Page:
(still having trouble with finalizing each reply without losing info so please bear with me). I’ve removed bullets this time to see if that was doing it.
**A NEW EXPERIENCE IN A TRADITIONAL PARISH **
Several things seemed odd to me and I must confess that my first thought was, “Oh-no! I’ve landed in the 1950’s”. Of course, I wasn’t passing up the symphony (a non God-Centered attitude with regards to the Mass). What struck me as odd, dropping into this? Here are my thoughts before God turned on the flood-light and to an unknowing or untrained eye, it seems cold, but it is far from that as I will explain later. There are exceptions, but the rules apply below and I’m sure I’ll recall more later and add them as we go along.
There is no talking inside the Church - I mean, it is absent.
There is no eye contact, even walking the corridors along the confessionals or elsewhere. I walked passed many people with Rosary in hand, or saying other prayers, or just in deep reflection and it’s like I wasn’t there.
There is no touching of anyone during mass - no exchange of hands during the sign of peace, but also just in general. I could see no one sitting there with their arms around a spouse or even around a child. I saw one exception this past Sunday of a mother with her arm on the shoulder of a boy that was maybe 4 or 5, but there was not an inordinate amount of attention on him and he seemed pretty well content, not squirming and restless.
Several families sitting in front of me with young children sat attentively during the Mass. The kids needed no special attention, hugs, discipline, etc. They appeared content just to sit there. There were no toys that I could see, and no cheerios even by the smallest of kids within my view.
When people walk within the Church it is slow and meditative. Even small children walking seem to have a deep sense of reverence as they walk past the cener of the church, genuflecting with purpose.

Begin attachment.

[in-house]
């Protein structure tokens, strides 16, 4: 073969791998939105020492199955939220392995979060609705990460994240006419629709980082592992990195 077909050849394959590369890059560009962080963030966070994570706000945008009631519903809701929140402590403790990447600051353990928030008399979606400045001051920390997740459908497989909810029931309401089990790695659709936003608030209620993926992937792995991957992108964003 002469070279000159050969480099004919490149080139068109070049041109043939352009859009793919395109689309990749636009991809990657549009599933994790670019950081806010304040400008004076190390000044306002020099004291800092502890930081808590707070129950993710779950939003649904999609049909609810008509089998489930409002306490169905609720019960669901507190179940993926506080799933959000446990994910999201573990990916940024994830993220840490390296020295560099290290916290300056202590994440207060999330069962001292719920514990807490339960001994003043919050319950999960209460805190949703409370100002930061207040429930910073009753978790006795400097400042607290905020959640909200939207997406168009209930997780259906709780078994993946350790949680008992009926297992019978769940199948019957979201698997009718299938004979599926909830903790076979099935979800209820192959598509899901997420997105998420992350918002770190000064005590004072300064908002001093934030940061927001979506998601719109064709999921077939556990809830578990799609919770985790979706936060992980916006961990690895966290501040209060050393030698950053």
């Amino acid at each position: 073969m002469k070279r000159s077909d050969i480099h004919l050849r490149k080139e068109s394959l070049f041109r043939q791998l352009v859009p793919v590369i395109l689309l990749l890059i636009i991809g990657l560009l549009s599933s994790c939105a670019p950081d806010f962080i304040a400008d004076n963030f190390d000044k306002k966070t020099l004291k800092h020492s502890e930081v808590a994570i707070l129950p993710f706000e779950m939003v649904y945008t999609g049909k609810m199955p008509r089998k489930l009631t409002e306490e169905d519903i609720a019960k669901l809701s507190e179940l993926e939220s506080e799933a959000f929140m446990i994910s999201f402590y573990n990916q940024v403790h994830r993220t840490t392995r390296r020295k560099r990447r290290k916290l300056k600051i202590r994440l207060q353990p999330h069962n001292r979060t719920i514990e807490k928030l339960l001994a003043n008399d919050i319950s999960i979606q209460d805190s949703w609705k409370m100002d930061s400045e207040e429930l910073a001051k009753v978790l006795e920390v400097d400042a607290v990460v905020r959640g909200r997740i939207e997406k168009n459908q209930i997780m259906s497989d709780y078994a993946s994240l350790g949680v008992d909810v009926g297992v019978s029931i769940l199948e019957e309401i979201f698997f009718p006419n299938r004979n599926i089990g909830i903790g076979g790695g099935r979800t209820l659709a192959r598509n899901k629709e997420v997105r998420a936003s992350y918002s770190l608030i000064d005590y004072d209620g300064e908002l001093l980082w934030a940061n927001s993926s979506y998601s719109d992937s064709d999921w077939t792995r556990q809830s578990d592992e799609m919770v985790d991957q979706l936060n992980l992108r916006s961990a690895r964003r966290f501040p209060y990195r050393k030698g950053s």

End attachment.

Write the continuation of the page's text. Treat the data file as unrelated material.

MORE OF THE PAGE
Genuflecting in general is deep, mostly to the ground for those capable (and it seems even the handicapped and elderly make a concerted effort to go as far as they can).
Gestures of bowing within the mass, and striking the breast are prevelant - something I had not witnessed since living in a European country in the 1980s, but even there, bowing was absent. Bowing is deep and held long.
In the Mass or other public prayer, all of the priests I’ve observed appear “dry” at first - a clear misconception as you will see later. They are not dynamic by any means. Afterall, aren’t they suppose to jump up and down and get our attention? Not quite, once again, as you will read later. The priests that I’ve seen thus far seemed to have tuned everyone out - as if there are no people in the Church.
Communion, which is done at the rail, on the tongue (you won’t get a chance here to get it in your hands), was the biggest dose of culture shock. The first day it was awkward, the second day a little more comfortable and you’ll learn what happened by the third day in m later post. No Extraordinary Ministers here, but there are lots of priests as there is the Order of Canons Regular of the Holy Cross residing on the grounds, as are the Sisters of the Holy Cross. Somehow, I don’t think their absence and reduced numbers of priests would change the manner in which communion is distributed.
I suspect I will never see children at the altar at any time - such as that seen in many parishes on the day of First Holy Communion or other times.
People walked with babies at the back of the Church, but they were really focused and don’t mean on the baby. As I stood for a portion of the Mass at the back of the church, several parents passed me by and as I attempted to acknowledge their offspring with just a smile, they walked right past without any eye contact.
There is a very heavy sense of prayer before, during and after the Mass. A fair number of people remain quietly within their pews continuing to pray and the Church is silent enough for them to do this. It is inviting to prayer.
To be continued…